My Classroom Bookshelf

My classroom bookshelf is the most important and popular place to be.  I think so, and children certainly feel that way.  They congregate like squirrels at a bird feeder.  Yes, there are fights over books, loud times, and also quiet times.  Sometimes children read alone, and sometimes they read together.

Sometimes they read to Gloria.

Look carefully at the bookshelf.  Every book is front-facing.  That’s important, as it draws in the children.  Bookstores do the same thing.  Children can access these books any time they want to.  There is always a wide variety of books displayed; old and new; fact and fiction, math, geography, poetry, humor, art, patriotic, familiar authors, and classics.

What books do you recognize or remember?

  • Katy and the Big Snow is more than a classic.  It is geography.  And, it was the book that Jim Trelease remembered the most as a child.
  • No, David is hilarious.
  • Madeline and Blueberries For Sal are as popular today as they ever were.
  • Anno’s Counting Book is the best math book I have read in 30 years.
  • The Three Little Javelinas is the book we used for our play performance.
  • Are You My Mother? and Dr. Seuss books are terrific.
  • This Land is Your Land stays on the bookshelf because children love to sing the song and look at the book.

Mind you, there are many more wonders on that bookshelf.  I hope you noticed.  And the good news– the books constantly rotate and change.

“I know that book!” and “I remember that book!” are words I hear from parents, and also visitors.  Children are eager to show them their favorites, and parents are eager to read aloud those books.  Win-win.  Because, if we don’t read aloud to our children, we will never grow readers.

Books are a treasure chest of gold and jewels.  Open a book, and  the words and pictures open doors to the world.  It’s magic.

This week is Children’s Book Week.

Read books aloud with children.  Volunteer to read at your local library or school.  You never know what adventures will happen.  I also read aloud at the library every week, and there’s always “something”, a discovery or terrific conversation.  That’s the power and importance of reading.


About Jennie

I have been teaching preschool for over thirty-five years. This is my passion. I believe that children have a voice, and that is the catalyst to enhance or even change the learning experience. Emergent curriculum opens young minds. It's the little things that happen in the classroom that are most important and exciting. That's what I write about. I was a live guest on the Kelly Clarkson Show. I am highlighted in the seventh edition of Jim Trelease's million-copy bestselling book, "The Read-Aloud Handbook" because of my reading to children. My class has designed quilts that hang as permanent displays at the National Liberty Museum in Philadelphia, the Fisher House at the Boston VA Hospital, and the Massachusetts State House in Boston.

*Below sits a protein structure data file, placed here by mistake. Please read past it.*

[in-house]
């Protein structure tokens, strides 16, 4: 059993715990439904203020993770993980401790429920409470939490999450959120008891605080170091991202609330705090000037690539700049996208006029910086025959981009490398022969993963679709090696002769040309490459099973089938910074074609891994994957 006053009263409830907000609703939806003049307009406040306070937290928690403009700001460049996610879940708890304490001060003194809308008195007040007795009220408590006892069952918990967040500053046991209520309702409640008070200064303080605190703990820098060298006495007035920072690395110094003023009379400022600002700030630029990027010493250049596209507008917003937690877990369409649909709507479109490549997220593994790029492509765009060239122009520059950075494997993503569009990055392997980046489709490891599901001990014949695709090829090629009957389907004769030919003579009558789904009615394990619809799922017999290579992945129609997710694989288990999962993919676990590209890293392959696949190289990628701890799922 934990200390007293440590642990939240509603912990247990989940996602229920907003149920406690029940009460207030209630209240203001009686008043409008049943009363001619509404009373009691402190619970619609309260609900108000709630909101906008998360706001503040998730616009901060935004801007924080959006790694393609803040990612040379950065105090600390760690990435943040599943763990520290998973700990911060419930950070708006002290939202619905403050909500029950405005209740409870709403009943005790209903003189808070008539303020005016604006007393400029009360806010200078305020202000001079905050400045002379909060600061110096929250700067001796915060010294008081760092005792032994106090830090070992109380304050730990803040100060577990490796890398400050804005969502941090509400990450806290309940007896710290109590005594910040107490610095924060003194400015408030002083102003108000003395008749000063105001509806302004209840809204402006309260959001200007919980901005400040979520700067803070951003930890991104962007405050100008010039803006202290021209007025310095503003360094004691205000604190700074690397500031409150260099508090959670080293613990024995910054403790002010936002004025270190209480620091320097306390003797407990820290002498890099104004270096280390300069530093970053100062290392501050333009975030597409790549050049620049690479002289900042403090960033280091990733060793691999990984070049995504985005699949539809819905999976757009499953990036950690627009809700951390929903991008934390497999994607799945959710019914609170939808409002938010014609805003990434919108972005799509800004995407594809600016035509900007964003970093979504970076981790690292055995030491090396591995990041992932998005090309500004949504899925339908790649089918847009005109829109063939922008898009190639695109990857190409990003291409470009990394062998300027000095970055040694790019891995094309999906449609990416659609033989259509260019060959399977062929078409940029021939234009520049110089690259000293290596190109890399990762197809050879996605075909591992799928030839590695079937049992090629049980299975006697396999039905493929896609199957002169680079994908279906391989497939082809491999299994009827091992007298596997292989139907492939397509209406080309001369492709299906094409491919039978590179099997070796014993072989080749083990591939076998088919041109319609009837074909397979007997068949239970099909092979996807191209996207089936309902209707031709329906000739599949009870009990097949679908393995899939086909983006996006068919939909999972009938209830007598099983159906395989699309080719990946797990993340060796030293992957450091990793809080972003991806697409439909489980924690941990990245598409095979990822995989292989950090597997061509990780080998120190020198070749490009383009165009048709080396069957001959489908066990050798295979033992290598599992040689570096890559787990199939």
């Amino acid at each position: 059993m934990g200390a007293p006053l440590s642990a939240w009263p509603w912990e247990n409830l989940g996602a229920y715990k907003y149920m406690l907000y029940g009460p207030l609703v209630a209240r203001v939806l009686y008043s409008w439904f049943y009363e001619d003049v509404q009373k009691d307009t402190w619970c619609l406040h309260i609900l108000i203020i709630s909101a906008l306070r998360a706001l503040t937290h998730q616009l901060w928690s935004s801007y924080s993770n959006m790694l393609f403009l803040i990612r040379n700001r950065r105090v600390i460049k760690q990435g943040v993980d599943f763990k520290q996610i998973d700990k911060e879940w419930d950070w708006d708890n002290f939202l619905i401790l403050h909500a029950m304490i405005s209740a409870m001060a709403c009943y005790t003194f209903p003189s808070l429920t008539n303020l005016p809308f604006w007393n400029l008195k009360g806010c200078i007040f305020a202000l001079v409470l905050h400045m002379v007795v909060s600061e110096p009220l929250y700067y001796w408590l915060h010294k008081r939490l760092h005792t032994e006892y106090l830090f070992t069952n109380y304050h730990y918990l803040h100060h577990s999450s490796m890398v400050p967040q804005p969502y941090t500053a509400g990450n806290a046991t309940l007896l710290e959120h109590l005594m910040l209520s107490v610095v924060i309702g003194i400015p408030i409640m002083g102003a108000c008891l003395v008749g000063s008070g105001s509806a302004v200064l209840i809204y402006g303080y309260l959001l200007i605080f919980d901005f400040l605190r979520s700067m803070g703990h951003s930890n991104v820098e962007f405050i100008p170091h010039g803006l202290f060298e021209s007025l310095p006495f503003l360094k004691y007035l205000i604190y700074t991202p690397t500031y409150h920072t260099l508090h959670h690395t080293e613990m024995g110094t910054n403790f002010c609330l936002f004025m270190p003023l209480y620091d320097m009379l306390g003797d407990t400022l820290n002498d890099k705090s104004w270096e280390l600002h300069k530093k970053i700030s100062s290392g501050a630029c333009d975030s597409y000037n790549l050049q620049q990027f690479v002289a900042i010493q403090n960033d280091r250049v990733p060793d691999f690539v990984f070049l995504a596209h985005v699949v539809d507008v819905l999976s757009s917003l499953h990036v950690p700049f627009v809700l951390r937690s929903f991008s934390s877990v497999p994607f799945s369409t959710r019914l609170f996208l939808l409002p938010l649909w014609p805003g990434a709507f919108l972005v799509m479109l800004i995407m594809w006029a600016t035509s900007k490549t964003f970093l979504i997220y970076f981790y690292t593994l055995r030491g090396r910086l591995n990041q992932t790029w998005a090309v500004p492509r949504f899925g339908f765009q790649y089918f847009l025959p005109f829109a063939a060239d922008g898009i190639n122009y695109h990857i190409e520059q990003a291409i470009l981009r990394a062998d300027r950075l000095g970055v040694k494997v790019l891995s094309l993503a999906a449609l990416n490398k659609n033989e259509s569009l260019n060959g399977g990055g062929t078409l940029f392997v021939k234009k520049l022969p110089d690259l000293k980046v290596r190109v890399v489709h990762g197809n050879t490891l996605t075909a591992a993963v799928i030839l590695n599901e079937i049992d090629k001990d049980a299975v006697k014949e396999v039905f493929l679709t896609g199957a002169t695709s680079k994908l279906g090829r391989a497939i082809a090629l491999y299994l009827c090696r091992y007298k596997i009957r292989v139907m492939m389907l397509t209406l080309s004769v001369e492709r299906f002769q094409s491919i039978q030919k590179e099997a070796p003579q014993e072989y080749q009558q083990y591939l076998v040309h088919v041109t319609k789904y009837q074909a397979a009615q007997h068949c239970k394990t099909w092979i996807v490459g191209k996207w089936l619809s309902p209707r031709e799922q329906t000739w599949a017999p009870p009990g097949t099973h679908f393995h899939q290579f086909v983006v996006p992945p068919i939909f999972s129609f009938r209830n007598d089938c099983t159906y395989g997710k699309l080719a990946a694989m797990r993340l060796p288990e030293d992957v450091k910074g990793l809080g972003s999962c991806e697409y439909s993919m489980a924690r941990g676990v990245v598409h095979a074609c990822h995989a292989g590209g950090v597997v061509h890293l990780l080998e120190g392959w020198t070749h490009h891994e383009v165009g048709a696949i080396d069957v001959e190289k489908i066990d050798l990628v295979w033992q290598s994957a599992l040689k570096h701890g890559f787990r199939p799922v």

This entry was posted in books, children's books, Early Education, Expressing words and feelings, Imagination, Inspiration, Jim Trelease, picture books, reading, reading aloud, reading aloud, self esteem, Teaching young children and tagged , , , , , , , , . Bookmark the permalink.

73 Responses to My Classroom Bookshelf

  1. Opher says:

    I think it is wonderful that you have Woody Guthrie on your shelf!

  2. beetleypete says:

    I have just bought ‘Katy and The Big Snow’, based solely on your love of it. It is delightful indeed, and we will be giving it to our grandson soon.
    You class bookcase is a treasure trove indeed, Jennie.
    Best wishes, Pete.

  3. Bookshelves are treasure troves to behold.. And to me they hold magic within their pages. Its wonderful to see you creating so many magical moments for children to delve into.
    Have a wonderful week Jennie. ❤ Much Love

  4. willedare says: